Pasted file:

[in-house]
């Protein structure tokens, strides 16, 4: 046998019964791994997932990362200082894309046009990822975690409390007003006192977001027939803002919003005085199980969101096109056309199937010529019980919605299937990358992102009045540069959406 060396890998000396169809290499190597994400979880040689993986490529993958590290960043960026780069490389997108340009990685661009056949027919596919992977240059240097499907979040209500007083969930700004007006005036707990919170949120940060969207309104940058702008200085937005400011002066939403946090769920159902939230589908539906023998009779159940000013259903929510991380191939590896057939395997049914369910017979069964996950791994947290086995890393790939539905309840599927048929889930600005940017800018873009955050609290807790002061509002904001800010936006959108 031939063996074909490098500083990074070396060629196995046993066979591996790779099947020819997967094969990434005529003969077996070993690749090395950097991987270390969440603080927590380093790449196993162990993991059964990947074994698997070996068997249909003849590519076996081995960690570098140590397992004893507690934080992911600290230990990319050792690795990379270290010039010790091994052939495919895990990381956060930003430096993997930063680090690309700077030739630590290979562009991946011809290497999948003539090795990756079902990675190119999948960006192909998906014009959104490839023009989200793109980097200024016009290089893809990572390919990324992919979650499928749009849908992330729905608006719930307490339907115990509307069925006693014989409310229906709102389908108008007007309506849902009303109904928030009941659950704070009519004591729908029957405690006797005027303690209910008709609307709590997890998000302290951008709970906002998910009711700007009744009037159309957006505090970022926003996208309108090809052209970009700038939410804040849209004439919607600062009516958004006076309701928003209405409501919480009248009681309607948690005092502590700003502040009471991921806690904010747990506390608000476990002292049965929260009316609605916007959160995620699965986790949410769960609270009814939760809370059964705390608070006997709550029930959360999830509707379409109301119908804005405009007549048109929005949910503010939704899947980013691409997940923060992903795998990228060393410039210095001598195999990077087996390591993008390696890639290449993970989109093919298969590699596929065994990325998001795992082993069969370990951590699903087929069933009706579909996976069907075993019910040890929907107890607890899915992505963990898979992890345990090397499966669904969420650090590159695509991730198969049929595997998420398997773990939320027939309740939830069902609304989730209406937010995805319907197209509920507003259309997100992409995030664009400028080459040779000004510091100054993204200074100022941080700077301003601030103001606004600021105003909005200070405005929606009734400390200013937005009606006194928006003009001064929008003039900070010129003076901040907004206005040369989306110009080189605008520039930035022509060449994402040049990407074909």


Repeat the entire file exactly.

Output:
[in-house]
């Protein structure tokens, strides 16, 4: 046998019964791994997932990362200082894309046009990822975690409390007003006192977001027939803002919003005085199980969101096109056309199937010529019980919605299937990358992102009045540069959406 060396890998000396169809290499190597994400979880040689993986490529993958590290960043960026780069490389997108340009990685661009056949027919596919992977240059240097499907979040209500007083969930700004007006005036707990919170949120940060969207309104940058702008200085937005400011002066939403946090769920159902939230589908539906023998009779159940000013259903929510991380191939590896057939395997049914369910017979069964996950791994947290086995890393790939539905309840599927048929889930600005940017800018873009955050609290807790002061509002904001800010936006959108 031939063996074909490098500083990074070396060629196995046993066979591996790779099947020819997967094969990434005529003969077996070993690749090395950097991987270390969440603080927590380093790449196993162990993991059964990947074994698997070996068997249909003849590519076996081995960690570098140590397992004893507690934080992911600290230990990319050792690795990379270290010039010790091994052939495919895990990381956060930003430096993997930063680090690309700077030739630590290979562009991946011809290497999948003539090795990756079902990675190119999948960006192909998906014009959104490839023009989200793109980097200024016009290089893809990572390919990324992919979650499928749009849908992330729905608006719930307490339907115990509307069925006693014989409310229906709102389908108008007007309506849902009303109904928030009941659950704070009519004591729908029957405690006797005027303690209910008709609307709590997890998000302290951008709970906002998910009711700007009744009037159309957006505090970022926003996208309108090809052209970009700038939410804040849209004439919607600062009516958004006076309701928003209405409501919480009248009681309607948690005092502590700003502040009471991921806690904010747990506390608000476990002292049965929260009316609605916007959160995620699965986790949410769960609270009814939760809370059964705390608070006997709550029930959360999830509707379409109301119908804005405009007549048109929005949910503010939704899947980013691409997940923060992903795998990228060393410039210095001598195999990077087996390591993008390696890639290449993970989109093919298969590699596929065994990325998001795992082993069969370990951590699903087929069933009706579909996976069907075993019910040890929907107890607890899915992505963990898979992890345990090397499966669904969420650090590159695509991730198969049929595997998420398997773990939320027939309740939830069902609304989730209406937010995805319907197209509920507003259309997100992409995030664009400028080459040779000004510091100054993204200074100022941080700077301003601030103001606004600021105003909005200070405005929606009734400390200013937005009606006194928006003009001064929008003039900070010129003076901040907004206005040369989306110009080189605008520039930035022509060449994402040049990407074909």